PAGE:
‘Keeping their tuition does nothing’: What Northeastern students say about the school’s decision to suspend 11 students

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An interior view from the Interdisciplinary Science and Engineering complex at Northeastern University. David L Ryan/Globe Staff

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Northeastern’s decision to suspend 11 freshmen while not refunding their tuition for the fall semester has sent shockwaves through the university’s community as schools across the country grapple with resuming classes this fall amid the coronavirus pandemic.

On campus, most students agreed that dismissing the first-year students was an appropriate action, but it was not right to keep their tuition.

The university’s decision is currently being appealed by the students, according to a university spokesperson, so there is more to come on this story.

In the meantime, here’s what nine current Northeastern students have to say about the situation.

Somya Prabhakar, second-year computer science and business major:


“There’s a lot of nuance here because the university was irresponsible to bring back students, but the students at the same time made a terrible decision that even children should be able to understand. Suspended students generally don’t get refunds, but these students hadn’t even gone to the first day of class. I don’t think it’s fair for Northeastern to take such a large sum of money given their obvious greed in bringing students back at all. They were right to suspend the students, but they would have been more justified taking housing costs and refunding tuition.”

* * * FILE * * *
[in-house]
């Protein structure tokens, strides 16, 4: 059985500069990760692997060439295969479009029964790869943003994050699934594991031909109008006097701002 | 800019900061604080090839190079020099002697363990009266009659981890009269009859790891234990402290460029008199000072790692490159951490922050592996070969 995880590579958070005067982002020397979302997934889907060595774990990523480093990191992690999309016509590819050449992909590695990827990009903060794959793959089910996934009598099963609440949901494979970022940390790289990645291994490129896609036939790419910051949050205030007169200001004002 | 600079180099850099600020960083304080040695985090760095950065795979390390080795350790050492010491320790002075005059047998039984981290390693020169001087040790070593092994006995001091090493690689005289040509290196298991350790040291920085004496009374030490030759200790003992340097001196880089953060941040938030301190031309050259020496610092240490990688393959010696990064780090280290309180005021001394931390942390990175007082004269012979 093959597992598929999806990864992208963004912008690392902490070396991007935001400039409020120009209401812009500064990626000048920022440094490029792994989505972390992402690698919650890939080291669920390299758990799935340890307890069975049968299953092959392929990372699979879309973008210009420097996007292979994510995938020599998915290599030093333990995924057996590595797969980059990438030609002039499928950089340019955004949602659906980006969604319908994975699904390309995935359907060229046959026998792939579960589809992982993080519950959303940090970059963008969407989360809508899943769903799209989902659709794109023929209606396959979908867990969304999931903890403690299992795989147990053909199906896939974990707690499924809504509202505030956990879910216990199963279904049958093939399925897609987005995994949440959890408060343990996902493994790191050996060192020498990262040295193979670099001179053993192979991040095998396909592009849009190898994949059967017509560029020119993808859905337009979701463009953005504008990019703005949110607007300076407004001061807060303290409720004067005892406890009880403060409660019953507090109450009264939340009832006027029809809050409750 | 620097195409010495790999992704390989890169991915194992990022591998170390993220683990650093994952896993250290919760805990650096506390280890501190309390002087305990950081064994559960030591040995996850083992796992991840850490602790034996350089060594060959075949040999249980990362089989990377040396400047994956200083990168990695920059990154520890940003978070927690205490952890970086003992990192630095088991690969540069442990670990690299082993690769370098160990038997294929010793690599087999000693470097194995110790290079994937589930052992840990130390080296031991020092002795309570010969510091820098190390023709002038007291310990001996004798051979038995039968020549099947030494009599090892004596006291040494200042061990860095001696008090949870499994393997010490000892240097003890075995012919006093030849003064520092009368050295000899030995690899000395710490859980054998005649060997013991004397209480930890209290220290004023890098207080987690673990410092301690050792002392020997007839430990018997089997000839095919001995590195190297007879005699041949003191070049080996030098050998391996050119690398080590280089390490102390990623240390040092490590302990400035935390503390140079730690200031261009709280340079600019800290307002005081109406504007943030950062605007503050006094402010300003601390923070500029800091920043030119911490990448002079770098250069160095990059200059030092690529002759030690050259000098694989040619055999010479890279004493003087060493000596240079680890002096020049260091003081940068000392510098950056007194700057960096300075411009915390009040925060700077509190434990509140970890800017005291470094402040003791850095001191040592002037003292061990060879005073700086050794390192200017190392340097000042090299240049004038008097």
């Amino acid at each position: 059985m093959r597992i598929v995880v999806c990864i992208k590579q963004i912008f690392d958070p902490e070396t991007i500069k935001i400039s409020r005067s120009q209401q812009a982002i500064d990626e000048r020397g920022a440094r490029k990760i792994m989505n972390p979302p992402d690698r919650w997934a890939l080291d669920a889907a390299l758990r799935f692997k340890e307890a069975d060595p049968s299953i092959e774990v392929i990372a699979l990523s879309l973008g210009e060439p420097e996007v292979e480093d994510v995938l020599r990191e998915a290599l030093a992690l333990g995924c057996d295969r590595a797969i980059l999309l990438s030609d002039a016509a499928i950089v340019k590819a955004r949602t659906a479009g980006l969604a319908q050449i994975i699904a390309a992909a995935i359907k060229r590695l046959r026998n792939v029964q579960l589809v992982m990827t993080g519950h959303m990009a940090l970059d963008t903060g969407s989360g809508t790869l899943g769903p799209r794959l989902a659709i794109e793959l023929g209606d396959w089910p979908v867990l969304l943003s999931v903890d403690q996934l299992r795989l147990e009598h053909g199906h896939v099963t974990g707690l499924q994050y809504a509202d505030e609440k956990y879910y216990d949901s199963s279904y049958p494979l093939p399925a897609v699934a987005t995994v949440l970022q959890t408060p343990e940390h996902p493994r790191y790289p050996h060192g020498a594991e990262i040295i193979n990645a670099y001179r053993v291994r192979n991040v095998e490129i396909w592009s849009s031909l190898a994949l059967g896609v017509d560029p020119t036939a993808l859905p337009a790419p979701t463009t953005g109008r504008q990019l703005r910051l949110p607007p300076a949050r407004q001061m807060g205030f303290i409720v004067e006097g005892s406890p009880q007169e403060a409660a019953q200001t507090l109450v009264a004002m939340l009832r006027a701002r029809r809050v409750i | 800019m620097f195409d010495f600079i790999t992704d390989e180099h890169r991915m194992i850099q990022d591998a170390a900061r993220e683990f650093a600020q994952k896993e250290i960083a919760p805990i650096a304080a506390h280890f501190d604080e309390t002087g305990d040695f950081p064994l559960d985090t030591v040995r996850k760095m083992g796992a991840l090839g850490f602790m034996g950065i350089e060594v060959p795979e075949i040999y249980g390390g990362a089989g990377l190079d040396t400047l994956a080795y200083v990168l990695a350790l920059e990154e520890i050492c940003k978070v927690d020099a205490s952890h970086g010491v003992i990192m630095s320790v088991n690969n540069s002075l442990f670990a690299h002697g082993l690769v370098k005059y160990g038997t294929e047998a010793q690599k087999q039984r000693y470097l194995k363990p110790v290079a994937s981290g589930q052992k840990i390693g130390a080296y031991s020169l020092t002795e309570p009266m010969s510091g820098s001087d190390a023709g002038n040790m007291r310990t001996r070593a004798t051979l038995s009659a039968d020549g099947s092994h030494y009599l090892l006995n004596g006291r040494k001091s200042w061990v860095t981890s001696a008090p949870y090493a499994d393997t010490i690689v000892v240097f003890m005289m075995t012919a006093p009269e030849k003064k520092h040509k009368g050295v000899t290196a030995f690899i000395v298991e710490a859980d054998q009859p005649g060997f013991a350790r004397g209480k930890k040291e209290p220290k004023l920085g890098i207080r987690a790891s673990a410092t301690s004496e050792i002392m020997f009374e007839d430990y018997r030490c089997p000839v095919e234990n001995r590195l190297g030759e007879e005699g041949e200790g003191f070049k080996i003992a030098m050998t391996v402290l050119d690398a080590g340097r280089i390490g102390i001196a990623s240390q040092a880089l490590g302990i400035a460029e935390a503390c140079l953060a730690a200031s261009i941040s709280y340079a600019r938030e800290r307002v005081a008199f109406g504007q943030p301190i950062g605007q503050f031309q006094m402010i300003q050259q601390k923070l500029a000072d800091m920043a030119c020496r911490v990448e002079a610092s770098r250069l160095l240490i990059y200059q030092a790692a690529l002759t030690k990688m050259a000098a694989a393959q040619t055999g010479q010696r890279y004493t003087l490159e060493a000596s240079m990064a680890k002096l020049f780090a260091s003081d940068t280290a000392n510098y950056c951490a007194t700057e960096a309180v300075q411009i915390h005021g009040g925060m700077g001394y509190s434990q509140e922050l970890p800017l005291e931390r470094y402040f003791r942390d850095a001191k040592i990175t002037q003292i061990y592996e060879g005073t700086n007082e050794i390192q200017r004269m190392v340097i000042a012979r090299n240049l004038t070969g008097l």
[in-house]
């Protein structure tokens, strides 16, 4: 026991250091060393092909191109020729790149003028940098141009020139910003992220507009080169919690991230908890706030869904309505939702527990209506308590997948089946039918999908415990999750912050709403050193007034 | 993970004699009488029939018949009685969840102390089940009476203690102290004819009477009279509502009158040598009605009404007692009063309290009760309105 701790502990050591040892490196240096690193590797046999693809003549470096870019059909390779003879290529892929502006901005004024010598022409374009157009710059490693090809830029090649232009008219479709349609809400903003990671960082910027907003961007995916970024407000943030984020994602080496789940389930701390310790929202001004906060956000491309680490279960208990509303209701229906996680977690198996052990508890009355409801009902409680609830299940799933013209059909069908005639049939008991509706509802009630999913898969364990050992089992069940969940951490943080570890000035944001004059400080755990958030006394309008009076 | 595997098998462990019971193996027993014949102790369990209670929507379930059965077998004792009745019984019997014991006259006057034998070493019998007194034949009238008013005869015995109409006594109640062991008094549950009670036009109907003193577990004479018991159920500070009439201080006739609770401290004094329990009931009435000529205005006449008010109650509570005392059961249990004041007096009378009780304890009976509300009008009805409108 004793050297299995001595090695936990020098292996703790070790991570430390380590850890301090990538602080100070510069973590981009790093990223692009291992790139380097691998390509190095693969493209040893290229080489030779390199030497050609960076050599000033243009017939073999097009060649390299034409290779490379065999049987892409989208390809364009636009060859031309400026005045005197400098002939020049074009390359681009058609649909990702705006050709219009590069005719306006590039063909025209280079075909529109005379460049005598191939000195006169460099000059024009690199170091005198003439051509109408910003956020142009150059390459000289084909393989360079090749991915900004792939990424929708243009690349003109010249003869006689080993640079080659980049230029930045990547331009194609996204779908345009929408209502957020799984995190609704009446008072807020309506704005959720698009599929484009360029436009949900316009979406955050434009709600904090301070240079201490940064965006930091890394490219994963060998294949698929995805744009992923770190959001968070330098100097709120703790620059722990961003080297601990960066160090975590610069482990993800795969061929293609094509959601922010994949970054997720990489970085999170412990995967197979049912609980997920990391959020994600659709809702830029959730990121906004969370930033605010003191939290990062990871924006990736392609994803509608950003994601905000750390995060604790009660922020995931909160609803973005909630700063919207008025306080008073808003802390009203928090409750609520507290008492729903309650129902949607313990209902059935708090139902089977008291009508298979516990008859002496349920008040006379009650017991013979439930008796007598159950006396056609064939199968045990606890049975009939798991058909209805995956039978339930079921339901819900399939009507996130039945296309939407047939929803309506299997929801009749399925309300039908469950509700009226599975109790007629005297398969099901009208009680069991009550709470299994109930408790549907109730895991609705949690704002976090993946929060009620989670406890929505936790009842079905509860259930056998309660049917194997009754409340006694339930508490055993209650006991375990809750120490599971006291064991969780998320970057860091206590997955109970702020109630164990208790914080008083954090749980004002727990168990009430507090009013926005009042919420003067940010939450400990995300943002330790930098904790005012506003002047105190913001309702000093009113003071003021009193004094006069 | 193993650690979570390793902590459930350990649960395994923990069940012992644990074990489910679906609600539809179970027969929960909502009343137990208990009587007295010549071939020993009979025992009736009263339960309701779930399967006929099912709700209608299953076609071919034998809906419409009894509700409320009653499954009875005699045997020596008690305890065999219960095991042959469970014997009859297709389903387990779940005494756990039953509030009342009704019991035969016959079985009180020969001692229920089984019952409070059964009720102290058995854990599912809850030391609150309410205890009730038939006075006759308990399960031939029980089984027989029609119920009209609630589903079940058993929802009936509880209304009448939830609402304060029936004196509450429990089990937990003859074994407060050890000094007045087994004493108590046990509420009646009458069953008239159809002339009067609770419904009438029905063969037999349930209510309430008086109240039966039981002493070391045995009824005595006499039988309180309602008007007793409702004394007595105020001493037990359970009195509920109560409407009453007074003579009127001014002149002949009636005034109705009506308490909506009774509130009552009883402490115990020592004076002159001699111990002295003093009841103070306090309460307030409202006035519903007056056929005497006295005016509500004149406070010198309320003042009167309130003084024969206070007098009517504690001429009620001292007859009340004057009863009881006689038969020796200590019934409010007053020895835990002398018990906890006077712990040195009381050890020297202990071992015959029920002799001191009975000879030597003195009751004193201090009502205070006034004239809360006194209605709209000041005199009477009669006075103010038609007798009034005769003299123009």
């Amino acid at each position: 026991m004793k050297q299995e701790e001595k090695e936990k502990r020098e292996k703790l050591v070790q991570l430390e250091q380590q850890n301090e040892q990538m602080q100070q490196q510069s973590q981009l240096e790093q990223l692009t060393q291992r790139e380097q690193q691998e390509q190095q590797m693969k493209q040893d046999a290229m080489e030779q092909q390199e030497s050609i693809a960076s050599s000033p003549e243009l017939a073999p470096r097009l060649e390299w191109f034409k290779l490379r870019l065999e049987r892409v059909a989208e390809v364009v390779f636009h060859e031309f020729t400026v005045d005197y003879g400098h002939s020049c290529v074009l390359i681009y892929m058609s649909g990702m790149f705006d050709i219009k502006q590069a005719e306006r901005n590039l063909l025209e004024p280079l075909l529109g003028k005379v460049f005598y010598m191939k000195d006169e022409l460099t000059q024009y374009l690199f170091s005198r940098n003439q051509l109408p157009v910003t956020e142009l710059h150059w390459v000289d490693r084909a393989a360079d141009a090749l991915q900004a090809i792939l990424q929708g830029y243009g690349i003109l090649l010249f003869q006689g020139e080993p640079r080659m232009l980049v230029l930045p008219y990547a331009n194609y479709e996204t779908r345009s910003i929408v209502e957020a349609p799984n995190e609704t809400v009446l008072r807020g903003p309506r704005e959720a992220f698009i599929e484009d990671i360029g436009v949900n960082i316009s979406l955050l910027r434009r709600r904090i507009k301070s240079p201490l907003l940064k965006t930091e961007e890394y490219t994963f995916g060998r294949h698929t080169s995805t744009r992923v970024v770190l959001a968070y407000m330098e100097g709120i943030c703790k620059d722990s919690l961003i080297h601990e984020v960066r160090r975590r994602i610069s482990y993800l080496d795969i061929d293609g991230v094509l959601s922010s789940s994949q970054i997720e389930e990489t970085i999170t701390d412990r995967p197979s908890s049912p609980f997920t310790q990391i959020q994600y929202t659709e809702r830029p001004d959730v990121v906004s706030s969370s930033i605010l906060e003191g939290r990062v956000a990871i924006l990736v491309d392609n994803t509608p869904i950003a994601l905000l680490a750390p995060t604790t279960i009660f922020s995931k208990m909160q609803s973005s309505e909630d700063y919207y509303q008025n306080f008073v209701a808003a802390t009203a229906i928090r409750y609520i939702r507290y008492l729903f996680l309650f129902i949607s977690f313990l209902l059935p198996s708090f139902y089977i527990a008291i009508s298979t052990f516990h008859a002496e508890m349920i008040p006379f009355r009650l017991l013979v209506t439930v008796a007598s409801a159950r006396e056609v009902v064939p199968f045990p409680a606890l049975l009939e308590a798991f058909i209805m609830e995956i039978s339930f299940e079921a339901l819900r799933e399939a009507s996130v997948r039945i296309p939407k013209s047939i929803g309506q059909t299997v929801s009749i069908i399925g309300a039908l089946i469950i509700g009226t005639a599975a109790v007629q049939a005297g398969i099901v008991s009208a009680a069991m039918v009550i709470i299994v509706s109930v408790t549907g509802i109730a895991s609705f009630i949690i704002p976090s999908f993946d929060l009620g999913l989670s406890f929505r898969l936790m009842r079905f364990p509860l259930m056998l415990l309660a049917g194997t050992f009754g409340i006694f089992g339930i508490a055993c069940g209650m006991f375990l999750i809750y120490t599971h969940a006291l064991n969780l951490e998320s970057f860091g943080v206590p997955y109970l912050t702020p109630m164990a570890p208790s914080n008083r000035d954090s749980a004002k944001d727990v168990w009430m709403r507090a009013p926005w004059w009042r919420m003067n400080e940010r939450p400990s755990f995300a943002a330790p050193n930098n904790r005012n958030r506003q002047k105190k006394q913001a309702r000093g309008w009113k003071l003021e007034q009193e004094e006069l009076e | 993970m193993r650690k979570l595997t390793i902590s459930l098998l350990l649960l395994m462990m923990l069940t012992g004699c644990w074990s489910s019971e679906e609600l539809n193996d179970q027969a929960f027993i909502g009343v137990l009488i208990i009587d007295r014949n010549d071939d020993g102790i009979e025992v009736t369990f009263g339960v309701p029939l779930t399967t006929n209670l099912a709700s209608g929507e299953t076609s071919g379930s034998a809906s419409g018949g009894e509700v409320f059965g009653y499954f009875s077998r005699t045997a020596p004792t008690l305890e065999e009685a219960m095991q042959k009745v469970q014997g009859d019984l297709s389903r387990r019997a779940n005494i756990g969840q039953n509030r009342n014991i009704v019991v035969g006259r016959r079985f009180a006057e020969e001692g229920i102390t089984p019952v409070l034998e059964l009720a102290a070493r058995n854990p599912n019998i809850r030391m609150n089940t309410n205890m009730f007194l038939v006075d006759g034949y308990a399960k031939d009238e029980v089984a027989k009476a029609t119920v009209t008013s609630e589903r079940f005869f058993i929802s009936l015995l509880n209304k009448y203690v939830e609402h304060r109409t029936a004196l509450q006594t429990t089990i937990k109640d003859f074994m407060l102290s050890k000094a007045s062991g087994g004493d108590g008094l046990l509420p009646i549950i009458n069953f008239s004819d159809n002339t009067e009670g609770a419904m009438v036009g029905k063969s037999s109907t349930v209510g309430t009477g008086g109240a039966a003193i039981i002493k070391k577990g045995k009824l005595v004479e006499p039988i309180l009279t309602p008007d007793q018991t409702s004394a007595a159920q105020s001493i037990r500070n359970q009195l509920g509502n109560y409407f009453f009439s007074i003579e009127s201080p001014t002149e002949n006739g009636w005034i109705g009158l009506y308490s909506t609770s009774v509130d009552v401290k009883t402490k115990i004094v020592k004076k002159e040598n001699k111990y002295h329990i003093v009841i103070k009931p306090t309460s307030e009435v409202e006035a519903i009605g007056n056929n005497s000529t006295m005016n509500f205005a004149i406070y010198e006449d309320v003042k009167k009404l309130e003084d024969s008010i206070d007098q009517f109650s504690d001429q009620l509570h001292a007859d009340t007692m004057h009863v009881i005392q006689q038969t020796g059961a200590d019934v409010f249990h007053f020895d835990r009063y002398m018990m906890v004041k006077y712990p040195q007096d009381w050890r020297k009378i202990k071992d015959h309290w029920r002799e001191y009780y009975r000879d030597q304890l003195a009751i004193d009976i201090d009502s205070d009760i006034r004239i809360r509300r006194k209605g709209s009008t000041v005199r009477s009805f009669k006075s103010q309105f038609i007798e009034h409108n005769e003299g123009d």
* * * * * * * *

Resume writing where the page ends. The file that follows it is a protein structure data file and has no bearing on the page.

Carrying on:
Khari Harper, fourth-year music industry major:


Kicking them off campus solves the problem of them breaking COVID rules and posing a risk, but keeping their tuition does nothing to mitigate any danger. Any sensible person would realize, given the circumstances and what we’ve seen so far, if they allowed students back on campus they would gather and violate safety rules in some way. Northeastern didn’t need nor should it have opened up the campus, so I don’t think that the young students who are given a certain expectation of what college life is supposed to be should be penalized so heavily.” 

Norman Zeng, fourth-year graphic and information design major:


“I’m fine with [Northeastern] keeping room and board, however considering the rise of student debt in America, the economic fallout of COVID, and the fact that financial punishment disproportionately affects lower income students, I think any financial burden that high should not be on the table. A quick suspension serves as a harsh reminder by itself. No need to go further.” 

Rayna Levinson, fifth-year computer science and business administration major:

“Northeastern was definitely right to suspend the students who gathered closely indoors without masks. If we even have a shot at staying open there needs to be a strong deterrent against anything with a high risk of transmitting the virus. As for the tuition, Northeastern probably shouldn’t have kept all of it… Some people liken it to ‘stealing’ tuition money, which isn’t fair, because it was part of the agreement. However, [it] was a harsh agreement in the first place. What I think Northeastern should have done is decide on a formula for how much of a refund a student would get based on when they are suspended and the severity of the infraction.” 


Micaela Trzcinski, third-year computer science and mathematics major: